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Veterans Affairs Secretary Eric Shinseki faces calls for his ouster amid allegations that some veterans have died after being unable to get medical care. / Chip Somodevilla Getty Images

WASHINGTON -- President Obama on Wednesday called his encounters with wounded American troops "the most searing moments of my presidency."

Responding to allegations that Department of Veterans Affairs workers at 26 hospitals and clinics lied or falsified documents to hide how slowly patients were seeing doctors, Obama minced no words in expressing his outrage.

"When I hear allegations of misconduct -- any misconduct -- whether it's allegations of VA staff covering up long wait times or cooking the books, I will not stand for it," he said. "Not as commander-in-chief, but also not as an American."

Yet the strains on the VA's health care system are certain to become even more severe.

Nearly 9 million veterans rely on the VA for medical and mental health care, and their needs are increasing. Last year, VA medical personnel handled 85 million outpatient visits. The number has grown each year.

Medical complications for aging veterans from World War II, Korea and Vietnam combined with an array of health problems for more than a million -- and counting -- veterans of the two most recent wars translate into unprecedented strain, according to VA statistics.

"The demands on the VA are going to grow," Obama warned. "So we're going to have to redouble our efforts to get it right."

Obama made the comments after summoning embattled VA Secretary Eric Shinseki to the White House to discuss the crisis.

The president acknowledged that he does not know how widespread the problems with health care delays or falsifying scheduling records are at the VA's 150 hospitals and 820 outpatient clinics.

"I don't yet know if there are a lot of other facilities that have been cooking the books," Obama said. "I want to know the full scope of the problem."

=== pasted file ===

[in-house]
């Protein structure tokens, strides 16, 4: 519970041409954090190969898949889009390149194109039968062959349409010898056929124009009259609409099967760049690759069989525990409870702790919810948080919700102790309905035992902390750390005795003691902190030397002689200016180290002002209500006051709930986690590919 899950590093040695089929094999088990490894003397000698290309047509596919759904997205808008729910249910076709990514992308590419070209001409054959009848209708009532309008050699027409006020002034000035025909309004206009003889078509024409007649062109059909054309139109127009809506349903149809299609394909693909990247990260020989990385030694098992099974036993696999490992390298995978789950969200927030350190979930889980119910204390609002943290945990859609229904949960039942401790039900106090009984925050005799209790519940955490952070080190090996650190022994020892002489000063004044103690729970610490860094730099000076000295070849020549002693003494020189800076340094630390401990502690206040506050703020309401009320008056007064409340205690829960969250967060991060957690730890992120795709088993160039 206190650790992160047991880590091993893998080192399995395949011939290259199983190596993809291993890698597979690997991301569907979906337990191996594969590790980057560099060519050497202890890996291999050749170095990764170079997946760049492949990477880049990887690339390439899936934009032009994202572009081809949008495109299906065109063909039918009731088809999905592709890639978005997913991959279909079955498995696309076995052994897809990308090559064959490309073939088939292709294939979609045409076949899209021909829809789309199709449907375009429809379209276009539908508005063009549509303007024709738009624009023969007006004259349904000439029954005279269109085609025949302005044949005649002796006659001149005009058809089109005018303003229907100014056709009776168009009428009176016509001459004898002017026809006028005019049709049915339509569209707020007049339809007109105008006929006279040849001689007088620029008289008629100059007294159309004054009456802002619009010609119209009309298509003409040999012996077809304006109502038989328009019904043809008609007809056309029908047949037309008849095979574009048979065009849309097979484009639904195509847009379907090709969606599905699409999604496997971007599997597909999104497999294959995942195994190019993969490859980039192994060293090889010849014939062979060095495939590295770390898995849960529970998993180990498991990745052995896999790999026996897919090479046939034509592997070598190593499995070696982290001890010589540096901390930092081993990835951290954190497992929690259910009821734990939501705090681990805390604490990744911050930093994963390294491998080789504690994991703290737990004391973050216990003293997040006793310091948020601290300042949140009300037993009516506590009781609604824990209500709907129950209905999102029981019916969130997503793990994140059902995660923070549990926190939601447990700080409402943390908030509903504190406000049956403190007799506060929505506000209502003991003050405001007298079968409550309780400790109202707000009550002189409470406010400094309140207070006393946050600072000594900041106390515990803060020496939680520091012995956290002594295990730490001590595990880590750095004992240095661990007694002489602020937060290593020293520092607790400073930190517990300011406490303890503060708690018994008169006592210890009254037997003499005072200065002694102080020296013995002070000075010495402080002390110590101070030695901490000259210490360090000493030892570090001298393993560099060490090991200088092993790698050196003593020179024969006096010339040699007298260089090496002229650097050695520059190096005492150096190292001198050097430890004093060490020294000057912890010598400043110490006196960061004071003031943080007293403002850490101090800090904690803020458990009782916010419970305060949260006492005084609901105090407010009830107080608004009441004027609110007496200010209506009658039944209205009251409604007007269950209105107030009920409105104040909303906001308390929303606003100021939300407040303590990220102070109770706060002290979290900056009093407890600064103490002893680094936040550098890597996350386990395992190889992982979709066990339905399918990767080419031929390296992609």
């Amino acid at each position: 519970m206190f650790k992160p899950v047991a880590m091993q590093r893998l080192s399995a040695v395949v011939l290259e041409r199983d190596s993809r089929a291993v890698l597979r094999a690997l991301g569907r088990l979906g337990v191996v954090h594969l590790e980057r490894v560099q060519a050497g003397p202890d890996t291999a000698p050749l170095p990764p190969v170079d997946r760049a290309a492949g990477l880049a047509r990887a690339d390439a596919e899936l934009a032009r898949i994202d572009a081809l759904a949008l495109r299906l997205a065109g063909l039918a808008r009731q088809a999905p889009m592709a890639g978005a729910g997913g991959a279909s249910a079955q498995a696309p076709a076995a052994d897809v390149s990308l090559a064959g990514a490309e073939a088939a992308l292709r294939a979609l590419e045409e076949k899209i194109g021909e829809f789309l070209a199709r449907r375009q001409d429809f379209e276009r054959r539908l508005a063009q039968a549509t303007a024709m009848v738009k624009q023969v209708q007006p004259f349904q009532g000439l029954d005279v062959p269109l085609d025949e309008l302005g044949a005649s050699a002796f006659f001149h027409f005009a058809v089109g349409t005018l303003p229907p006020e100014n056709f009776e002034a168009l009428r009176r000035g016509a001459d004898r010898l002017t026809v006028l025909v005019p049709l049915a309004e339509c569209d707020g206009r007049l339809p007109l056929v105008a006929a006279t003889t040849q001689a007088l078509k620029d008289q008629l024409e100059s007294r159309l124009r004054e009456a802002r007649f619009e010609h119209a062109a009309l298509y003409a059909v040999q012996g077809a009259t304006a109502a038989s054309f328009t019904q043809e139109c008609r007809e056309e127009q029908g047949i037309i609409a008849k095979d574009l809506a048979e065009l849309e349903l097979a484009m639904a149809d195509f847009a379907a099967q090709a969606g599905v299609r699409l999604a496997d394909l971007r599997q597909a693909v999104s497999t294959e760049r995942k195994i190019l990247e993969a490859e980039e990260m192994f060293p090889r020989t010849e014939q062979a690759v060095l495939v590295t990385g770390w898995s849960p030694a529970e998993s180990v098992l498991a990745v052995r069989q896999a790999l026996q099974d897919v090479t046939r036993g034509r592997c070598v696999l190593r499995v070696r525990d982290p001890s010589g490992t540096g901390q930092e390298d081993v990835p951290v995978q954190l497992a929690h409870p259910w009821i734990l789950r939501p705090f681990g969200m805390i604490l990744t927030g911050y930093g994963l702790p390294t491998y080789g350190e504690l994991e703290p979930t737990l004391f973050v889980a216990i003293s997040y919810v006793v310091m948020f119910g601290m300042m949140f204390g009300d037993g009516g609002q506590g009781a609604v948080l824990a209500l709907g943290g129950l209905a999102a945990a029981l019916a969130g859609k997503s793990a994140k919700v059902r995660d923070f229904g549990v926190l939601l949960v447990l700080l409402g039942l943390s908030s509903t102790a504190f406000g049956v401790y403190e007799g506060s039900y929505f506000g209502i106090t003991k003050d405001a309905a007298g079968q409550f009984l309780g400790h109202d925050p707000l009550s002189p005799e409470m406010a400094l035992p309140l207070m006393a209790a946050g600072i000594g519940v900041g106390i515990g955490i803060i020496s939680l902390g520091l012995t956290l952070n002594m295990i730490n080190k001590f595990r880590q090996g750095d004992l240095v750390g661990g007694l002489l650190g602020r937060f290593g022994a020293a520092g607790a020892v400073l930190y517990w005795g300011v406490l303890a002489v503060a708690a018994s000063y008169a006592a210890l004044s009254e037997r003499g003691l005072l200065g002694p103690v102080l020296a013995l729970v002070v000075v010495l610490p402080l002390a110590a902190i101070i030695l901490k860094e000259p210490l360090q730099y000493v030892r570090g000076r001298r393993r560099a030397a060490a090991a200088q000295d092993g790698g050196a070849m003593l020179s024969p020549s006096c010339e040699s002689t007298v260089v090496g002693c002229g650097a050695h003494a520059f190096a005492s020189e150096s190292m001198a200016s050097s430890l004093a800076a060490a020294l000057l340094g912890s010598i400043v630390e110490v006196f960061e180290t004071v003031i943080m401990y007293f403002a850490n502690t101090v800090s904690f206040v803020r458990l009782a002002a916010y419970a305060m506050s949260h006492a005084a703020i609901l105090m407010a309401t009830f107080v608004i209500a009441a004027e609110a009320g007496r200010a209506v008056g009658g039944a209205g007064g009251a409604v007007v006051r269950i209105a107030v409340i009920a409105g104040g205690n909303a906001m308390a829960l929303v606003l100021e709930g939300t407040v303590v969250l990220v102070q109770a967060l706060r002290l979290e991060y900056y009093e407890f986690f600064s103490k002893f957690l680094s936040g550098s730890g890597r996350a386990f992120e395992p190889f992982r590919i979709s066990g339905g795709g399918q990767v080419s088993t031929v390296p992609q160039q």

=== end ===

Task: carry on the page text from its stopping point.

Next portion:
The House of Representatives passed legislation late Wednesday designed to make it easier for Shinseki to fire or demote senior executives at the VA, cutting through some of the red tape that now exists.

Obama's comments marked the first time he has publicly addressed the issue at length since the furor erupted in April with allegations, first reported by The Arizona Republic and CNN, that secret waiting lists had been created at the VA in Phoenix to hide delays in care and that as many as 40 veterans have died while awaiting a doctor.

The allegations came from a retired doctor who worked at the hospital. Since then, whistle-blowers at other hospitals or clinics have stepped forward to report similar problems at other VA facilities around the nation.

"I will not tolerate it, period," Obama said, adding that if the delays are the result of a shortage in doctors, the need should be quickly remedied so veterans can get care rapidly.

"I want to know what's working. I want to know what's not working. And I want specific recommendations on how the VA can up its game," Obama said.

He said he expects preliminary results on his demands next week.

Reaction to the president's comments came rapidly. Rep. Jeff Miller, R-Fla., chairman of the House Committee on Veterans' Affairs, described Obama's remarks Wednesday as "too little too late." "This outrage that he is trying to express should have been immediate and swift," Miller says.

Strong credentials

Shinseki took charge of the federal government's second-largest bureaucracy five years ago cloaked in the kind of virtue and integrity most politicians would bleed for -- a war hero-risen-to-Army chief with a reputation for speaking truth to power on the eve of a controversial new war in Iraq.

As the 71-year-old VA secretary was sworn in last week before a Senate committee investigating a growing scandal around delays in providing medical care, in some cases causing harm to veterans, he seemed to remind those present of his sterling reputation.